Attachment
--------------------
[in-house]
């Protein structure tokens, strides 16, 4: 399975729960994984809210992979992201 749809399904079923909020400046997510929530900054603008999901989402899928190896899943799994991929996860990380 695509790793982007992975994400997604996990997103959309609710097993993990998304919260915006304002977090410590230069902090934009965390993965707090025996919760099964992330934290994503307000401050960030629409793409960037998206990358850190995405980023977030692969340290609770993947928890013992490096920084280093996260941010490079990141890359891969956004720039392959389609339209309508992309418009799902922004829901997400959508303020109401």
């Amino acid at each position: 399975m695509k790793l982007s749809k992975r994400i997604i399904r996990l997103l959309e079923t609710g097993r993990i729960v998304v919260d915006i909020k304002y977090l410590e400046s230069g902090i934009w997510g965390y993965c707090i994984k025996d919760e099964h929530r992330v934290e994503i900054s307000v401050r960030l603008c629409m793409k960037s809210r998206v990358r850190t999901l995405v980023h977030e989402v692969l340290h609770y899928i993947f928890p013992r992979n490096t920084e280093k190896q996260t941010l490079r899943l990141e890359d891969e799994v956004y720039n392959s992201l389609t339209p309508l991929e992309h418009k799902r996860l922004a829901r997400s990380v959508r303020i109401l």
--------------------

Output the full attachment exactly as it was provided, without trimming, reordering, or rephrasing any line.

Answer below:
[in-house]
């Protein structure tokens, strides 16, 4: 399975729960994984809210992979992201 749809399904079923909020400046997510929530900054603008999901989402899928190896899943799994991929996860990380 695509790793982007992975994400997604996990997103959309609710097993993990998304919260915006304002977090410590230069902090934009965390993965707090025996919760099964992330934290994503307000401050960030629409793409960037998206990358850190995405980023977030692969340290609770993947928890013992490096920084280093996260941010490079990141890359891969956004720039392959389609339209309508992309418009799902922004829901997400959508303020109401």
């Amino acid at each position: 399975m695509k790793l982007s749809k992975r994400i997604i399904r996990l997103l959309e079923t609710g097993r993990i729960v998304v919260d915006i909020k304002y977090l410590e400046s230069g902090i934009w997510g965390y993965c707090i994984k025996d919760e099964h929530r992330v934290e994503i900054s307000v401050r960030l603008c629409m793409k960037s809210r998206v990358r850190t999901l995405v980023h977030e989402v692969l340290h609770y899928i993947f928890p013992r992979n490096t920084e280093k190896q996260t941010l490079r899943l990141e890359d891969e799994v956004y720039n392959s992201l389609t339209p309508l991929e992309h418009k799902r996860l922004a829901r997400s990380v959508r303020i109401l």